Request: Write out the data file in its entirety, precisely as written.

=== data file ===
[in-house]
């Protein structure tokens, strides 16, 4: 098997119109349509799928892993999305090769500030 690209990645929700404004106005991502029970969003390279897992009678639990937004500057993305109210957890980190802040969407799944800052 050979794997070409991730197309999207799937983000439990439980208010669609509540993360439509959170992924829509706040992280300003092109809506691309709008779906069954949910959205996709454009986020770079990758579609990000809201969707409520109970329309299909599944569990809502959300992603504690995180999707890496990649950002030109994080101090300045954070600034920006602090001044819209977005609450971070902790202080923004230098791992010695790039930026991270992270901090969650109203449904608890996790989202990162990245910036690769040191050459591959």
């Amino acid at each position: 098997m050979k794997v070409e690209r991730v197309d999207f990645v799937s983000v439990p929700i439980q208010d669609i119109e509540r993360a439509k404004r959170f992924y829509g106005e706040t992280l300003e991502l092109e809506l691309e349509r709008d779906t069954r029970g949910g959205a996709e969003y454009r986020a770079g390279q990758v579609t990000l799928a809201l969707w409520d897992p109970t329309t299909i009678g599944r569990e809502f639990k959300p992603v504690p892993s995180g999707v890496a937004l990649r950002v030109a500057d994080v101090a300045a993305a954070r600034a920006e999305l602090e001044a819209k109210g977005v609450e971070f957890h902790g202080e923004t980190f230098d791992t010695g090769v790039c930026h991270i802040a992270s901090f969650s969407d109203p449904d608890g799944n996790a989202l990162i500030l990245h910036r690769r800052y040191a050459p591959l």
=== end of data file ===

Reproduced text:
[in-house]
């Protein structure tokens, strides 16, 4: 098997119109349509799928892993999305090769500030 690209990645929700404004106005991502029970969003390279897992009678639990937004500057993305109210957890980190802040969407799944800052 050979794997070409991730197309999207799937983000439990439980208010669609509540993360439509959170992924829509706040992280300003092109809506691309709008779906069954949910959205996709454009986020770079990758579609990000809201969707409520109970329309299909599944569990809502959300992603504690995180999707890496990649950002030109994080101090300045954070600034920006602090001044819209977005609450971070902790202080923004230098791992010695790039930026991270992270901090969650109203449904608890996790989202990162990245910036690769040191050459591959």
């Amino acid at each position: 098997m050979k794997v070409e690209r991730v197309d999207f990645v799937s983000v439990p929700i439980q208010d669609i119109e509540r993360a439509k404004r959170f992924y829509g106005e706040t992280l300003e991502l092109e809506l691309e349509r709008d779906t069954r029970g949910g959205a996709e969003y454009r986020a770079g390279q990758v579609t990000l799928a809201l969707w409520d897992p109970t329309t299909i009678g599944r569990e809502f639990k959300p992603v504690p892993s995180g999707v890496a937004l990649r950002v030109a500057d994080v101090a300045a993305a954070r600034a920006e999305l602090e001044a819209k109210g977005v609450e971070f957890h902790g202080e923004t980190f230098d791992t010695g090769v790039c930026h991270i802040a992270s901090f969650s969407d109203p449904d608890g799944n996790a989202l990162i500030l990245h910036r690769r800052y040191a050459p591959l």